Most source video these days is in the HD ratio of 16:9.  If you have older SD videos in 4:3 aspect ratio, make sure the transcoding process does not “stretch” the final video if exporting to HD 16:9.  When transcoding source content that is 16:9 into 4:3 container, “pillarboxes” – black bars on either side of the video – are typically added.  When transcoding source content that is 4:3 into a 16:9 container, the content is usually “letterboxed”.

Image Scanning:

For online video, always encode with progressive scanning, not interlaced.  This is the meaning of the ‘i’ or the ‘p’ in the resolution measurement (e.g., 1080p for HD video).

The difference is:

  1. Interlaced: Traditional television or video display, where half the picture appears on the screen at a time and the other half follows an instant later.  This scanning method uses odd then even lines that combine to produce an interlaced frame.  The problem for VOD is that not all video players will de-interlace the video.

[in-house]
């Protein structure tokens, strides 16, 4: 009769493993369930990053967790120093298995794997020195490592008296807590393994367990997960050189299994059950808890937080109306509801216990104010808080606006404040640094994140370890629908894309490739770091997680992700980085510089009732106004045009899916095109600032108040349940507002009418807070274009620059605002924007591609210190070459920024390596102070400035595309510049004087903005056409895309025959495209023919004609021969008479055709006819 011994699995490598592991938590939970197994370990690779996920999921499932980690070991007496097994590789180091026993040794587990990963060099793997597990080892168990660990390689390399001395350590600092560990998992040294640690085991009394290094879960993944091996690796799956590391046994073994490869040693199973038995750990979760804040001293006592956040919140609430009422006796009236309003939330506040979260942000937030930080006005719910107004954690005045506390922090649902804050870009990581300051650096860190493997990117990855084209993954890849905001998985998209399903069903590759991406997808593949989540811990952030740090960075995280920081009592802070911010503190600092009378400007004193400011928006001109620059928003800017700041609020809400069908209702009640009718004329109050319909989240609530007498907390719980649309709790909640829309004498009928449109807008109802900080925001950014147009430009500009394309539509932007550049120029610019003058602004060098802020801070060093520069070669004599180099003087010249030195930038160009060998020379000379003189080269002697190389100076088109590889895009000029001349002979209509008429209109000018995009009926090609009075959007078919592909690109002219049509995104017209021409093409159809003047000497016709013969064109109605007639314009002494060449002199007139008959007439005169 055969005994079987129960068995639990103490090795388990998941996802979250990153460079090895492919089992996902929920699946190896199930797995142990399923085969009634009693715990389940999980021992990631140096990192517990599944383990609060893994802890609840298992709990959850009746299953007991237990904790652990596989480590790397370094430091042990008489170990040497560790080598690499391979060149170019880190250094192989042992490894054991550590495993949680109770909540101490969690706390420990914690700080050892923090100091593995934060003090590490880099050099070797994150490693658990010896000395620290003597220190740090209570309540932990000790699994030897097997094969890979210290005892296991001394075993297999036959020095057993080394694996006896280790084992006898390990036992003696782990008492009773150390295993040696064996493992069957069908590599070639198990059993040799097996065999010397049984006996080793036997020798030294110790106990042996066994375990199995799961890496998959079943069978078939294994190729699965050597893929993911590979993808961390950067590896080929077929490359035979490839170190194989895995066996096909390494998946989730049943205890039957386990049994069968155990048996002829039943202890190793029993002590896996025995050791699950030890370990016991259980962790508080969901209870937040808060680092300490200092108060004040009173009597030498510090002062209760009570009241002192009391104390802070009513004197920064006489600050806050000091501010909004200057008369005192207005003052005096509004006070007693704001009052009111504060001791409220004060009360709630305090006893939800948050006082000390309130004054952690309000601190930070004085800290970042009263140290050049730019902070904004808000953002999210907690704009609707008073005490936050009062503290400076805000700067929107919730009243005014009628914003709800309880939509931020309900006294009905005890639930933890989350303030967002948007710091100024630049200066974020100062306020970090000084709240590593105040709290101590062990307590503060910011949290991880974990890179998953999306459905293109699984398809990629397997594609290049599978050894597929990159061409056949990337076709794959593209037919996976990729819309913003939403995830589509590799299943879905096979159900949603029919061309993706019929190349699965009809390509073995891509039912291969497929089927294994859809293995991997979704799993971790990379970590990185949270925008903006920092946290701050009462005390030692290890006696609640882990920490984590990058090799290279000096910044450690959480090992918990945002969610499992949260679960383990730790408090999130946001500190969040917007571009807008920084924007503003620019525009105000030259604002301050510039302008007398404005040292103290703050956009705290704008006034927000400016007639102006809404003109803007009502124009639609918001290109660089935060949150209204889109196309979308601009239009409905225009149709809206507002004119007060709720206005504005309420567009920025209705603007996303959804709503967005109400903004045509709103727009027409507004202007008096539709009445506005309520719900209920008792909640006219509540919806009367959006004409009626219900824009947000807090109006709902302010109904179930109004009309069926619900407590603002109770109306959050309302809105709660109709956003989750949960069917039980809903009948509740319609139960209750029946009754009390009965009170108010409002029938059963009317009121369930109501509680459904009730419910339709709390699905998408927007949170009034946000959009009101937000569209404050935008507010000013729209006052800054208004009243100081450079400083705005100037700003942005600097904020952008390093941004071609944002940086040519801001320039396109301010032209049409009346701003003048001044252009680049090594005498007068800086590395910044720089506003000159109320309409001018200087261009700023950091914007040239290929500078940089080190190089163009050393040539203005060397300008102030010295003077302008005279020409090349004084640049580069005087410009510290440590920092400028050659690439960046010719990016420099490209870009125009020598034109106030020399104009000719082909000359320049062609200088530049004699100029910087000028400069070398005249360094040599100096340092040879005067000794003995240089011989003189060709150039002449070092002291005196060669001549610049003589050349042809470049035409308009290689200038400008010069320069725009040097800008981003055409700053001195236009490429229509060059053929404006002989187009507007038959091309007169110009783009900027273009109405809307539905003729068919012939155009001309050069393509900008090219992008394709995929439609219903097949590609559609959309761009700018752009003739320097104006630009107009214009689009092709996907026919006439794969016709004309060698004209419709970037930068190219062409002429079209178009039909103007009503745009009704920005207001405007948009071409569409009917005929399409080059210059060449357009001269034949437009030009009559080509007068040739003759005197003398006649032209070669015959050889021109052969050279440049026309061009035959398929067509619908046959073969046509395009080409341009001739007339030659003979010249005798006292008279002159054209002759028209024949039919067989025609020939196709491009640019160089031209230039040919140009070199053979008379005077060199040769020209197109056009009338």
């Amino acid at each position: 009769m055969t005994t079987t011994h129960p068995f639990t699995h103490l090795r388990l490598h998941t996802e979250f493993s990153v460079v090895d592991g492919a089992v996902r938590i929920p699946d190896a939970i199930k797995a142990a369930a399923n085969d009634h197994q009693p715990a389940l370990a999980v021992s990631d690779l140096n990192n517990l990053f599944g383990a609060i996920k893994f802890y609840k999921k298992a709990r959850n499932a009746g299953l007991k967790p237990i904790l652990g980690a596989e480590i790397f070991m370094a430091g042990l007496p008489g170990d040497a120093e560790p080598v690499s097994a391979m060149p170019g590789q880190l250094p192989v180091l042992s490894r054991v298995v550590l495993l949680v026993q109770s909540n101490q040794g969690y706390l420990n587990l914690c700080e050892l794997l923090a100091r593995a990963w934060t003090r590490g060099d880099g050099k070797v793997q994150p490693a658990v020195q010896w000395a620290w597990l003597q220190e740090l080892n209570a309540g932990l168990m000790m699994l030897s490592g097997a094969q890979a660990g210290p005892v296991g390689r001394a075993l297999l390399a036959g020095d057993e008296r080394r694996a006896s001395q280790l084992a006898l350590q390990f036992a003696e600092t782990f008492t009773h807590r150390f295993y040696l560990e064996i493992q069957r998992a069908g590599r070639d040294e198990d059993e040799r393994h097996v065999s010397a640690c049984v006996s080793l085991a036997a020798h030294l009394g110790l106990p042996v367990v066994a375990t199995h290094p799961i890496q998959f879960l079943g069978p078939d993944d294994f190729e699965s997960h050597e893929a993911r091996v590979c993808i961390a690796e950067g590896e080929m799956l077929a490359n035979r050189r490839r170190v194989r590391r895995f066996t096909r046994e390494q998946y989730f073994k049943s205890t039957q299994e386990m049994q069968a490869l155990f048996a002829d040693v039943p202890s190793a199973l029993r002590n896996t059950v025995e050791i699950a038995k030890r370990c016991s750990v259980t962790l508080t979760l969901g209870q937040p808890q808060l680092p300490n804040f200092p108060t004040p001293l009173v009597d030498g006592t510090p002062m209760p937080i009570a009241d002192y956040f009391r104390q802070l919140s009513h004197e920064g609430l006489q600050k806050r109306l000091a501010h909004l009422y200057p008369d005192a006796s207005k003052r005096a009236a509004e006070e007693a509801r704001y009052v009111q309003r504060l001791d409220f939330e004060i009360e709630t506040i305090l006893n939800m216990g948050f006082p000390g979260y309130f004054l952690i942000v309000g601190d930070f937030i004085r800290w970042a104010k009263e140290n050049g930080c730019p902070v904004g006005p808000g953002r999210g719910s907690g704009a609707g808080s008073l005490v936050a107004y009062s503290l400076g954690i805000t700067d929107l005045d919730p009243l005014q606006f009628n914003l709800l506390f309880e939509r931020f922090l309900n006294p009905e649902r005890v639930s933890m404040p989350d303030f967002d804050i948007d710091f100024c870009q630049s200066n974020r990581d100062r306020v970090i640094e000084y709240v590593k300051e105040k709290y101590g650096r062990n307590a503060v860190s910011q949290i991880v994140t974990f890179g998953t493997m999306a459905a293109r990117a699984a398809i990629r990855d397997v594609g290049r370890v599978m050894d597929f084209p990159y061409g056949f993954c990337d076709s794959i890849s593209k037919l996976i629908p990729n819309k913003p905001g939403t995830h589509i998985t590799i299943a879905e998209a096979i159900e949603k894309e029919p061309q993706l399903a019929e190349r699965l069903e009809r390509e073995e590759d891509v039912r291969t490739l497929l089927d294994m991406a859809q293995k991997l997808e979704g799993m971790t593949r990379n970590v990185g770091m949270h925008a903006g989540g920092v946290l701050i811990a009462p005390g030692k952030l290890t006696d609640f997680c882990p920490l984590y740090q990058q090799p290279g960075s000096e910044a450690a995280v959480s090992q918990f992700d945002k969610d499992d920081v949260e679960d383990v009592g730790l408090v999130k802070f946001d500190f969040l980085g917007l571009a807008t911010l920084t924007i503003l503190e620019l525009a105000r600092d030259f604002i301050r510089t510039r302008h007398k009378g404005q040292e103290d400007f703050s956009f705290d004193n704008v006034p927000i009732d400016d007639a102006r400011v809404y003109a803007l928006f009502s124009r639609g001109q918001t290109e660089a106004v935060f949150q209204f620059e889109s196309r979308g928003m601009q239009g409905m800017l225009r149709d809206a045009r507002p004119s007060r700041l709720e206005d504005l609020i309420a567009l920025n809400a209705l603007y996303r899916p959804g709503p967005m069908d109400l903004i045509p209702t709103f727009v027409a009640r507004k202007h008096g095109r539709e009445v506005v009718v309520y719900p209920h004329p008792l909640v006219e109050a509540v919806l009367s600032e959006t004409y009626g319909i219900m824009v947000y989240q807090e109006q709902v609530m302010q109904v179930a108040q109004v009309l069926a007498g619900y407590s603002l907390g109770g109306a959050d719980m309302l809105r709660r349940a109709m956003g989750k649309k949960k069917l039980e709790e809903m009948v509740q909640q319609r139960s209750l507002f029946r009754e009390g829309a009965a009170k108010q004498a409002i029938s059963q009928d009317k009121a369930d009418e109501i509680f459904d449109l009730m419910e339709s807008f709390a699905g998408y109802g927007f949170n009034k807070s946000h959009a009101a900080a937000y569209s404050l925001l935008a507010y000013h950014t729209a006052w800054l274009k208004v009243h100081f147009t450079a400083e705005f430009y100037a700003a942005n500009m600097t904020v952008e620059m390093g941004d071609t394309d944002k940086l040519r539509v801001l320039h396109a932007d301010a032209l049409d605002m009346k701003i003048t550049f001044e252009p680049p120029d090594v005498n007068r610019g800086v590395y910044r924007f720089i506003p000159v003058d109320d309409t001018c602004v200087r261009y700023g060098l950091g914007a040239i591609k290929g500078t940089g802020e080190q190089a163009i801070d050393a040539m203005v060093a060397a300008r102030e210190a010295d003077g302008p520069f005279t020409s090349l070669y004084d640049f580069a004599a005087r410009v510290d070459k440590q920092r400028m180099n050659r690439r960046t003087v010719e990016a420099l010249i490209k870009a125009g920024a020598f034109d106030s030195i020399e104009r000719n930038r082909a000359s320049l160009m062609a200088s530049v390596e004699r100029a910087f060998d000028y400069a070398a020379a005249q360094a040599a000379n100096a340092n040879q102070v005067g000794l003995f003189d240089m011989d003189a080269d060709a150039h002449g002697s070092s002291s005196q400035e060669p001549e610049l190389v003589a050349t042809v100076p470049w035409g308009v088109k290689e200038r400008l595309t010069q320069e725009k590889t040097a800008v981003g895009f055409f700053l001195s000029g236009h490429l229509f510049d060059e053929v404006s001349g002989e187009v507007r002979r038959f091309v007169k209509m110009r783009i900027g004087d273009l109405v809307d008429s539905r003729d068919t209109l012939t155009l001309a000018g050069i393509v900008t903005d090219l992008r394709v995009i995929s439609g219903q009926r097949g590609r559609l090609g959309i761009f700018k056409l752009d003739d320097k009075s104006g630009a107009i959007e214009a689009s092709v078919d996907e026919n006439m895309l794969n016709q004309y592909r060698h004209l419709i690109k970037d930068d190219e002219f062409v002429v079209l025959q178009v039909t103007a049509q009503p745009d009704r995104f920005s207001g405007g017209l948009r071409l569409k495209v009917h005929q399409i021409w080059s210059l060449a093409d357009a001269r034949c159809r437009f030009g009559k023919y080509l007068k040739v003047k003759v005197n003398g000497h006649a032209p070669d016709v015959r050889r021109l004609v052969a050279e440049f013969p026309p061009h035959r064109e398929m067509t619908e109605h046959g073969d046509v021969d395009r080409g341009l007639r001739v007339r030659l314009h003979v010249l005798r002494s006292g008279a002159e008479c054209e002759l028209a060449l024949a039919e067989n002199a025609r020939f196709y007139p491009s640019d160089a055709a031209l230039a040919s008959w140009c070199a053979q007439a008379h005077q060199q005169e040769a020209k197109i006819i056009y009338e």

2. Progressive: The entire picture is painted at once, all line fields appear on the screen at the same time.  This scanning method uses both odd and even lines in a progressive path (one-after-the-other) to produce a progressive frame.

Frame Rate:

Frame rate is often set by your non-linear editing based on the file format you choose. For H.264 and MPEG-4, the default is 29.97 FPS, the NTSC standard. 30 FPS is also very commonly used in video streamed over the internet.

Audio File Format:

For H.264 and MPEG-4, the default and recommended audio format is AAC.  it a very advanced codec that achieves high quality with low bit rates.

Audio Sampling Rate:

For H.264 and MPEG-4, the default sampling rate is 44.1kHz.   48 kHz is the standard audio sampling rate used by professional digital video equipment such as tape recorders, video servers, vision mixers, etc.